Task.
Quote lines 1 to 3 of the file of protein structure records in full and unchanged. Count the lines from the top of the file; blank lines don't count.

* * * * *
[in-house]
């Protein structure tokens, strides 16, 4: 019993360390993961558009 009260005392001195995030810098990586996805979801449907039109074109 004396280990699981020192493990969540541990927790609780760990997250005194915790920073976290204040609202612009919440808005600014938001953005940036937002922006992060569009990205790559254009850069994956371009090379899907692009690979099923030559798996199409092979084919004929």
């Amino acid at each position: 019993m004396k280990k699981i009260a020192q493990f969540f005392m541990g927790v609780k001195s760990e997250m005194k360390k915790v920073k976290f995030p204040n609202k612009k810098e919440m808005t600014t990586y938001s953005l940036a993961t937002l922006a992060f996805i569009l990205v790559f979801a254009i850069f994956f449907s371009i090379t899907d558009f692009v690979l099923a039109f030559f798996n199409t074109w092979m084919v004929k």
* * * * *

[in-house]
């Protein structure tokens, strides 16, 4: 019993360390993961558009 009260005392001195995030810098990586996805979801449907039109074109 004396280990699981020192493990969540541990927790609780760990997250005194915790920073976290204040609202612009919440808005600014938001953005940036937002922006992060569009990205790559254009850069994956371009090379899907692009690979099923030559798996199409092979084919004929």
């Amino acid at each position: 019993m004396k280990k699981i009260a020192q493990f969540f005392m541990g927790v609780k001195s760990e997250m005194k360390k915790v920073k976290f995030p204040n609202k612009k810098e919440m808005t600014t990586y938001s953005l940036a993961t937002l922006a992060f996805i569009l990205v790559f979801a254009i850069f994956f449907s371009i090379t899907d558009f692009v690979l099923a039109f030559f798996n199409t074109w092979m084919v004929k």